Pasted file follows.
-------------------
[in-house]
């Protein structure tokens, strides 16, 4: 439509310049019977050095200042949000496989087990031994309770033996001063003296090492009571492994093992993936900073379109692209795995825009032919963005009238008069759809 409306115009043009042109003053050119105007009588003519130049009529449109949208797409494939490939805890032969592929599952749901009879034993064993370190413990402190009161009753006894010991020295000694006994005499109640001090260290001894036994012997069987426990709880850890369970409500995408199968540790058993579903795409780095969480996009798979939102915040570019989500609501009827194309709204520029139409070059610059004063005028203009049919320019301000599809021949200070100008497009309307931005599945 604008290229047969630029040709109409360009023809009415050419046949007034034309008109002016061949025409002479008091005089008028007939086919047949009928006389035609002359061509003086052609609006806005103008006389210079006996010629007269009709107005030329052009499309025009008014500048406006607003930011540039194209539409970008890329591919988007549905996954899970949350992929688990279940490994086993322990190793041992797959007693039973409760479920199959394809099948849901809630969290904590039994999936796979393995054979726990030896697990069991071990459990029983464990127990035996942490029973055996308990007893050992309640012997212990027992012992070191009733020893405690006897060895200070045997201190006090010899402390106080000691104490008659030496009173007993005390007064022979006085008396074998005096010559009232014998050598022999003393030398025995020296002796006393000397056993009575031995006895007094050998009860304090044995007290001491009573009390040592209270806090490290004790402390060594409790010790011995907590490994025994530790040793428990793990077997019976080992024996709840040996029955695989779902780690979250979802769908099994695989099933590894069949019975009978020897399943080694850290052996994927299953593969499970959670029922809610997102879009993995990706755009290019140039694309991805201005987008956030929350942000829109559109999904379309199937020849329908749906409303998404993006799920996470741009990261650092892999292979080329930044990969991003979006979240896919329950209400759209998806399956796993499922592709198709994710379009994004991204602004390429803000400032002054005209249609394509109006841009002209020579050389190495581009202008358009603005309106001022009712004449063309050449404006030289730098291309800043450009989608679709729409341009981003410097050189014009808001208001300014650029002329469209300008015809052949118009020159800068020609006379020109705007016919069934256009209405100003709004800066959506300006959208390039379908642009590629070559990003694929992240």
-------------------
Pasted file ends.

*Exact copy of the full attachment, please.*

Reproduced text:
[in-house]
């Protein structure tokens, strides 16, 4: 439509310049019977050095200042949000496989087990031994309770033996001063003296090492009571492994093992993936900073379109692209795995825009032919963005009238008069759809 409306115009043009042109003053050119105007009588003519130049009529449109949208797409494939490939805890032969592929599952749901009879034993064993370190413990402190009161009753006894010991020295000694006994005499109640001090260290001894036994012997069987426990709880850890369970409500995408199968540790058993579903795409780095969480996009798979939102915040570019989500609501009827194309709204520029139409070059610059004063005028203009049919320019301000599809021949200070100008497009309307931005599945 604008290229047969630029040709109409360009023809009415050419046949007034034309008109002016061949025409002479008091005089008028007939086919047949009928006389035609002359061509003086052609609006806005103008006389210079006996010629007269009709107005030329052009499309025009008014500048406006607003930011540039194209539409970008890329591919988007549905996954899970949350992929688990279940490994086993322990190793041992797959007693039973409760479920199959394809099948849901809630969290904590039994999936796979393995054979726990030896697990069991071990459990029983464990127990035996942490029973055996308990007893050992309640012997212990027992012992070191009733020893405690006897060895200070045997201190006090010899402390106080000691104490008659030496009173007993005390007064022979006085008396074998005096010559009232014998050598022999003393030398025995020296002796006393000397056993009575031995006895007094050998009860304090044995007290001491009573009390040592209270806090490290004790402390060594409790010790011995907590490994025994530790040793428990793990077997019976080992024996709840040996029955695989779902780690979250979802769908099994695989099933590894069949019975009978020897399943080694850290052996994927299953593969499970959670029922809610997102879009993995990706755009290019140039694309991805201005987008956030929350942000829109559109999904379309199937020849329908749906409303998404993006799920996470741009990261650092892999292979080329930044990969991003979006979240896919329950209400759209998806399956796993499922592709198709994710379009994004991204602004390429803000400032002054005209249609394509109006841009002209020579050389190495581009202008358009603005309106001022009712004449063309050449404006030289730098291309800043450009989608679709729409341009981003410097050189014009808001208001300014650029002329469209300008015809052949118009020159800068020609006379020109705007016919069934256009209405100003709004800066959506300006959208390039379908642009590629070559990003694929992240």